A new type is a class with three methods:: serialize, deserialize, and cstruct_children. serialize converts a Python data structure (an :term:`appstruct`) into a serialization (a :term:`cstruct`). deserialize converts a serialized value (a :term:`cstruct`) into a Python data structure (a :term:`appstruct`). cstruct_children picks apart a :term:`cstruct` it's passed and attempts to returns its child values in a list, based on the children defined in the node it's passed.
The cstruct_children method became required in Colander 0.9.9.
Here's a type which implements boolean serialization and deserialization. It serializes a boolean to the string true or false or the special :attr:`colander.null` sentinel; it then deserializes a string (presumably true or false, but allows some wiggle room for t, on, yes, y, and 1) to a boolean value.
Here's how you would use the resulting class as part of a schema:
The above schema has a member named interested which will now be serialized and deserialized as a boolean, according to the logic defined in the Boolean type class.
The constraints of a type class implementation are:
- It must have both a serialize and deserialize method.
- it must deal specially with the value :attr:`colander.null` within both serialize and deserialize.
- its serialize method must be able to make sense of a value generated by its deserialize method and vice versa.
- its cstruct_children method must return an empty list if the node it's passed has no children, or a value for each child node in the node it's passed based on the cstruct.
The serialize method of a type accepts two values: node, and appstruct. node will be the schema node associated with this type. The node is used when the type must raise a :exc:`colander.Invalid` error, which expects a schema node as its first constructor argument. appstruct will be the :term:`appstruct` value that needs to be serialized.
The deserialize and method of a type accept two values: node, and cstruct. node will be the schema node associated with this type. The node is used when the type must raise a :exc:`colander.Invalid` error, which expects a schema node as its first constructor argument. cstruct will be the :term:`cstruct` value that needs to be deserialized.
The cstruct_children method accepts two values: node and cstruct. node will be the schema node associated with this type. cstruct will be the :term:`cstruct` that the caller wants to obtain child values for. The cstruct_children method should never raise an exception, even if it passed a nonsensical value. If it is passed a nonsensical value, it should return a sequence of colander.null values; the sequence should contain as many nulls as there are node children. If the cstruct passed does not contain a value for a particular child, that child should be replaced with the colander.null value in the returned list. Generally, if the type you're defining is not expected to have children, it's fine to return an empty list from cstruct_children. It's only useful for complex types such as mappings and sequences, usually.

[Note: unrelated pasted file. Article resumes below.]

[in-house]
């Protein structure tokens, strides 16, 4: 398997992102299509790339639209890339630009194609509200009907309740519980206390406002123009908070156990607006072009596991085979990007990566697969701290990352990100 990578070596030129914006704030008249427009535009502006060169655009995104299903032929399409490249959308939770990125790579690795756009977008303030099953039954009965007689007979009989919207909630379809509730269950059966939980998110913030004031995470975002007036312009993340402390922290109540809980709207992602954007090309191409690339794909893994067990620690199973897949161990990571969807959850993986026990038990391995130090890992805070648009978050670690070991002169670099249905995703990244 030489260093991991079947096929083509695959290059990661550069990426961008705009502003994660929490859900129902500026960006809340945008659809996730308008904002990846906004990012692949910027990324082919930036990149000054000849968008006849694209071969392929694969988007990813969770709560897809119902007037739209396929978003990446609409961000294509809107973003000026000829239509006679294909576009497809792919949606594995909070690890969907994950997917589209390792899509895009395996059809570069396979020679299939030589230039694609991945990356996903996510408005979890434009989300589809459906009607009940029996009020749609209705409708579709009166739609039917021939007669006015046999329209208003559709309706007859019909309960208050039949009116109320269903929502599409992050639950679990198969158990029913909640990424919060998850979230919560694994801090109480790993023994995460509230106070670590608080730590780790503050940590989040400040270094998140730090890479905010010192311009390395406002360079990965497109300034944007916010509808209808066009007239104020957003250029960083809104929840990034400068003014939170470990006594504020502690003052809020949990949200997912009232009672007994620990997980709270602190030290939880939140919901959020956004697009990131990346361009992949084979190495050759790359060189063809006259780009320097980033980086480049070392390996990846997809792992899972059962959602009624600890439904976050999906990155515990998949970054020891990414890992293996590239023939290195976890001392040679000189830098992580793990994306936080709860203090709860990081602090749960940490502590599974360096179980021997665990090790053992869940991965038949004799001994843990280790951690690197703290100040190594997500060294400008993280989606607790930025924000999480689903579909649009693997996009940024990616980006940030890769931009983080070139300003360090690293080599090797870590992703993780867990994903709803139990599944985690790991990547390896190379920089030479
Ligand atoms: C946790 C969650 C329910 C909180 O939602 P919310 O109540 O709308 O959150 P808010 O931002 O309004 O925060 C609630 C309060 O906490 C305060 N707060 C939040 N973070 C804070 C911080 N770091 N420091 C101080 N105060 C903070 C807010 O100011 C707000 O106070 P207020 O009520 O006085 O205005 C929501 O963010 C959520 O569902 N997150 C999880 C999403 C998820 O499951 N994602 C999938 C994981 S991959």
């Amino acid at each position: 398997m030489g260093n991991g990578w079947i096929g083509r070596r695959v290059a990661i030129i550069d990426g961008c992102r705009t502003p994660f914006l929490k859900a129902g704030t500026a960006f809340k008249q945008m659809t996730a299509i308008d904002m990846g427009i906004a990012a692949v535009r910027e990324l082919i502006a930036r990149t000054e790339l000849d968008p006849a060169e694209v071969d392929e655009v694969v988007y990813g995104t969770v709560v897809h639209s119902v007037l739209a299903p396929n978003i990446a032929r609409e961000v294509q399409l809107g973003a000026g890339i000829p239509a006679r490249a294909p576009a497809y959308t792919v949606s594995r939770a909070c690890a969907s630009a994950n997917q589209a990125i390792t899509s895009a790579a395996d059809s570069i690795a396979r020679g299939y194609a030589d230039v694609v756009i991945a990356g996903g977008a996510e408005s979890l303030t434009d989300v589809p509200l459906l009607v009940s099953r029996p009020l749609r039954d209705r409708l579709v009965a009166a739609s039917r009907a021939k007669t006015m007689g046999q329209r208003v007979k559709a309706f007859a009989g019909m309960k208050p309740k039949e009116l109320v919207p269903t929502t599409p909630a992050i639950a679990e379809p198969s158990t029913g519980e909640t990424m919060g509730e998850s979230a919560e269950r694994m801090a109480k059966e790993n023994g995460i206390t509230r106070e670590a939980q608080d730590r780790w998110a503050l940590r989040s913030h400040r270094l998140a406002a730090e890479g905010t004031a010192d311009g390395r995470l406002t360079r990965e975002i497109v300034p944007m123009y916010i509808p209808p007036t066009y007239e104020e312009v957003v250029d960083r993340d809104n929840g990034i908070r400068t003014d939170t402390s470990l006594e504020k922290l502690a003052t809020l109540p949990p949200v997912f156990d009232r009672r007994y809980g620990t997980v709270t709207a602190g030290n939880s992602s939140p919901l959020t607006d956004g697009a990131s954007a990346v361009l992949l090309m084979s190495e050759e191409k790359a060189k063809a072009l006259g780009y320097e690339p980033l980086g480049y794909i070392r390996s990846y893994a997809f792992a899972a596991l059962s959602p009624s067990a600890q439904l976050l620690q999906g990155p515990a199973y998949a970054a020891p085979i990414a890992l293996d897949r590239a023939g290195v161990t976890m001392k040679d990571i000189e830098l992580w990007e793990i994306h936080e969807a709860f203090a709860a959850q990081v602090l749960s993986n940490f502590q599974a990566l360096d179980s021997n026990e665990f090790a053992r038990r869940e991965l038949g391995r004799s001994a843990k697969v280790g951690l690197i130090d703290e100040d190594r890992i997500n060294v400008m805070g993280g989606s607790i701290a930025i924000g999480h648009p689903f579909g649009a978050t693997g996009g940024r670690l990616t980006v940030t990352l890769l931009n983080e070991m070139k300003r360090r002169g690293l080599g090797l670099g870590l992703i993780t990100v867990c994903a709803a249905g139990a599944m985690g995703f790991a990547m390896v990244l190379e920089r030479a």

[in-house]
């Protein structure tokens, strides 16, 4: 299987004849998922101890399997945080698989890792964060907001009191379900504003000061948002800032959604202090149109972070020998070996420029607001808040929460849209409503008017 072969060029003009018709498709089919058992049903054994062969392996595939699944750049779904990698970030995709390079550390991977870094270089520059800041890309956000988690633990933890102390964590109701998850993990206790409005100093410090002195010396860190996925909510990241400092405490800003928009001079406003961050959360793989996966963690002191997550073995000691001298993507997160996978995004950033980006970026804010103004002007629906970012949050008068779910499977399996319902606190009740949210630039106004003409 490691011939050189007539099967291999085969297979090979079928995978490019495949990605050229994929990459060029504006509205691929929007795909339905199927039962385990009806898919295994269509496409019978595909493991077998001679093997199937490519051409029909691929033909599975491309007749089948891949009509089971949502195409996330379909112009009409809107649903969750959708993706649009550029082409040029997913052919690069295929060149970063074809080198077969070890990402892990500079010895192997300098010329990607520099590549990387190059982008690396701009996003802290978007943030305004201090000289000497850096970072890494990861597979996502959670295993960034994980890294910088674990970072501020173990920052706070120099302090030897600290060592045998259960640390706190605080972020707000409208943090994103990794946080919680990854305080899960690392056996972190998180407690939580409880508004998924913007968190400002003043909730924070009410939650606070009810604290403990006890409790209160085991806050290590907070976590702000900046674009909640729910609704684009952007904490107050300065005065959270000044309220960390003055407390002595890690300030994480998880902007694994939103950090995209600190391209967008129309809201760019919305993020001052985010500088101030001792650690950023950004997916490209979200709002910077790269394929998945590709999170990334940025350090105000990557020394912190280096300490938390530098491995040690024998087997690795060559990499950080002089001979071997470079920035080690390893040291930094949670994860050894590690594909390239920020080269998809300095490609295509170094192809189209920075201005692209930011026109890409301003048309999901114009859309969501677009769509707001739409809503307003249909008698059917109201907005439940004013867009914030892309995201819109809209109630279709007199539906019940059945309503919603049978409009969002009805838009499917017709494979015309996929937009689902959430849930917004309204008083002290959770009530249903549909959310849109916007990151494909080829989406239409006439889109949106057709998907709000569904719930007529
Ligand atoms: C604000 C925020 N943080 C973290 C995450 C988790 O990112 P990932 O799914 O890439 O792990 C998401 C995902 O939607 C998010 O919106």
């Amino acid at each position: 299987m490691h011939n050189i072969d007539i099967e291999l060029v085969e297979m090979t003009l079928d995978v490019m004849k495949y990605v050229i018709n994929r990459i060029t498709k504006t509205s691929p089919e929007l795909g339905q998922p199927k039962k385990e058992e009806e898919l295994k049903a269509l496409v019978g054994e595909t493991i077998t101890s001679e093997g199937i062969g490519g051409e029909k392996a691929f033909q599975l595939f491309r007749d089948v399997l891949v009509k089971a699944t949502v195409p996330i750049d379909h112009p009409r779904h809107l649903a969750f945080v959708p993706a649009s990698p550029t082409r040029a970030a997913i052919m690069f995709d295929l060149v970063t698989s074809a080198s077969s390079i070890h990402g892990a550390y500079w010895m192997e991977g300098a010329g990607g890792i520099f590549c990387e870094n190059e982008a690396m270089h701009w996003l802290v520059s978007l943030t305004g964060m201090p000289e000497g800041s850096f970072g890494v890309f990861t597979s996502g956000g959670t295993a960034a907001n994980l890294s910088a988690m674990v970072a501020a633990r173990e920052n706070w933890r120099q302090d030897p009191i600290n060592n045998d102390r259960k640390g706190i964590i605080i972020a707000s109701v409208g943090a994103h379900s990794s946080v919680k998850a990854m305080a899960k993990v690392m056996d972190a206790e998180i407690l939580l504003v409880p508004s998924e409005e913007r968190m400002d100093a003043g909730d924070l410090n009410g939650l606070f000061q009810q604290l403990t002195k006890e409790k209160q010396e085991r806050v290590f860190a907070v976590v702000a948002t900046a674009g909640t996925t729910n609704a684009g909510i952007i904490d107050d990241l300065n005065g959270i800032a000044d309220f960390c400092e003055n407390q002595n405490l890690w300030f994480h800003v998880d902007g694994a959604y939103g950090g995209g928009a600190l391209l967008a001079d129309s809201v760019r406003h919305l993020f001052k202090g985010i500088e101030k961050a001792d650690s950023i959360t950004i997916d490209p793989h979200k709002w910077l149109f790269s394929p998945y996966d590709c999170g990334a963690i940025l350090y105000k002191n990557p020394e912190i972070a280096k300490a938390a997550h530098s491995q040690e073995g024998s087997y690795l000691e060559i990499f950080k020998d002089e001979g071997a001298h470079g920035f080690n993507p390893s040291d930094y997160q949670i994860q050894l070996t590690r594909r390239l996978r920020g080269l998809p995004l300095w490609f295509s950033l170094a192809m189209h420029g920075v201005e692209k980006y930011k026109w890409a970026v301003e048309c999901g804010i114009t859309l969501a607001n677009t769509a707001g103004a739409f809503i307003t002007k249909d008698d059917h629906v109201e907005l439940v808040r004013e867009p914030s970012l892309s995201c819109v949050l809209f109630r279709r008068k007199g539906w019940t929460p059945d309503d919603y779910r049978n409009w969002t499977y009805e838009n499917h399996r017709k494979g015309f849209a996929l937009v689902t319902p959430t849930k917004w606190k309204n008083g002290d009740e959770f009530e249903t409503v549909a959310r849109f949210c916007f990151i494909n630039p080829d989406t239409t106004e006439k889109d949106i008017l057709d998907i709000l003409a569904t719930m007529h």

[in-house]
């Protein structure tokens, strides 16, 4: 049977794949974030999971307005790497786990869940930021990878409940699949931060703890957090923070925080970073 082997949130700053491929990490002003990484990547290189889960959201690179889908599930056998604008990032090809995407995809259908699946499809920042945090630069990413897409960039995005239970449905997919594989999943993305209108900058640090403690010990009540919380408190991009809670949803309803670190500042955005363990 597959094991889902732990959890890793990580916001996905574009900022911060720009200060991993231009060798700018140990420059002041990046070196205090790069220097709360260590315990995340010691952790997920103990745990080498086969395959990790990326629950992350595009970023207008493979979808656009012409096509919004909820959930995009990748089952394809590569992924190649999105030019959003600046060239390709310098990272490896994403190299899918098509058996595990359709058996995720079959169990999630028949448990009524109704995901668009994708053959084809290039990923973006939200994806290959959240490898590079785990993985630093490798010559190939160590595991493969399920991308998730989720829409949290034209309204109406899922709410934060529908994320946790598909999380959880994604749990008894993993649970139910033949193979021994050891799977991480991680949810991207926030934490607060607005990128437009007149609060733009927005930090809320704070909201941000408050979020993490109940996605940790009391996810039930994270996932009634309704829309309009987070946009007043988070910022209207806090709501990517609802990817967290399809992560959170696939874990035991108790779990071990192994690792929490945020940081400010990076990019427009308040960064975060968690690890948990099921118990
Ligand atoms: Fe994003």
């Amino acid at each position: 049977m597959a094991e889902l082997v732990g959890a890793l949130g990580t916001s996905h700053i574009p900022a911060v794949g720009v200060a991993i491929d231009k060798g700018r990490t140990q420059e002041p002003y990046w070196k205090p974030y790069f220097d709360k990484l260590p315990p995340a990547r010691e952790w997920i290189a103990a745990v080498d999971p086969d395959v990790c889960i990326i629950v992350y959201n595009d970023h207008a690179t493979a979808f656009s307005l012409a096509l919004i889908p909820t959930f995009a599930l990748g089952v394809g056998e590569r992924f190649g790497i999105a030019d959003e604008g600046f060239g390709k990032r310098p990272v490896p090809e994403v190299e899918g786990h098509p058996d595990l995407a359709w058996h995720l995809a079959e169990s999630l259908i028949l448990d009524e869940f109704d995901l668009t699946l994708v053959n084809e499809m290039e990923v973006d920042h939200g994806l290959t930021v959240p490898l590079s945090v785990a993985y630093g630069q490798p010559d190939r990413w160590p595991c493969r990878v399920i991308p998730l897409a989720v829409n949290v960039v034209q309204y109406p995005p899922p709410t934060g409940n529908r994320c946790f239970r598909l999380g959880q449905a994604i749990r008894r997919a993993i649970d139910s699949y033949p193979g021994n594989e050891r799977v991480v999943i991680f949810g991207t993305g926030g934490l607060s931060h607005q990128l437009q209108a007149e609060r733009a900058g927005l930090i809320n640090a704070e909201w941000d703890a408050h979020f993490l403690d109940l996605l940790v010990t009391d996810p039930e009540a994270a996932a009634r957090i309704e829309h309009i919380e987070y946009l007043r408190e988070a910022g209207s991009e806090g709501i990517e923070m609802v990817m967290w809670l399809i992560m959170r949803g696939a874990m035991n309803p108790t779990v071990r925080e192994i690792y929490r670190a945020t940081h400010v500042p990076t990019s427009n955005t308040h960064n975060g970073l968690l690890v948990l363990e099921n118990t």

The framework requires that both the serialize method and the deserialize method of a type explicitly deal with the potential to receive a :attr:`colander.null` value. :attr:`colander.null` will be sent to the type during serialization and deserialization in circumstances where a value has not been provided by the data structure being serialized or deserialized. In the common case, when the serialize or deserialize method of type receives the :attr:`colander.null` value, it should just return :attr:`colander.null` to its caller.
A type might also choose to return :attr:`colander.null` if the value it receives is logically (but not literally) null. For example, :class:`colander.String` type converts the empty string to colander.null within its deserialize method.
A type class does not need to implement a constructor (__init__), but it isn't prevented from doing so if it needs to accept arguments; Colander itself doesn't construct any types, only users of Colander schemas do, so how types are constructed is beyond the scope of Colander itself.
The :exc:`colander.Invalid` exception may be raised during serialization or deserialization as necessary for whatever reason the type feels appropriate (the inability to serialize or deserialize a value being the most common case).
For a more formal definition of a the interface of a type, see :class:`colander.interfaces.Type`.
A validator is a callable which accepts two positional arguments: node and value. It returns None if the value is valid. It raises a :class:`colander.Invalid` exception if the value is not valid. Here's a validator that checks if the value is a valid credit card number.
Here's how the resulting luhnok validator might be used in a schema:
Note that the validator doesn't need to check if the value is a string: this has already been done as the result of the type of the cc_number schema node being :class:`colander.String`. Validators are always passed the deserialized value when they are invoked.
The node value passed to the validator is a schema node object; it must in turn be passed to the :exc:`colander.Invalid` exception constructor if one needs to be raised.
For a more formal definition of a the interface of a validator, see :class:`colander.interfaces.Validator`.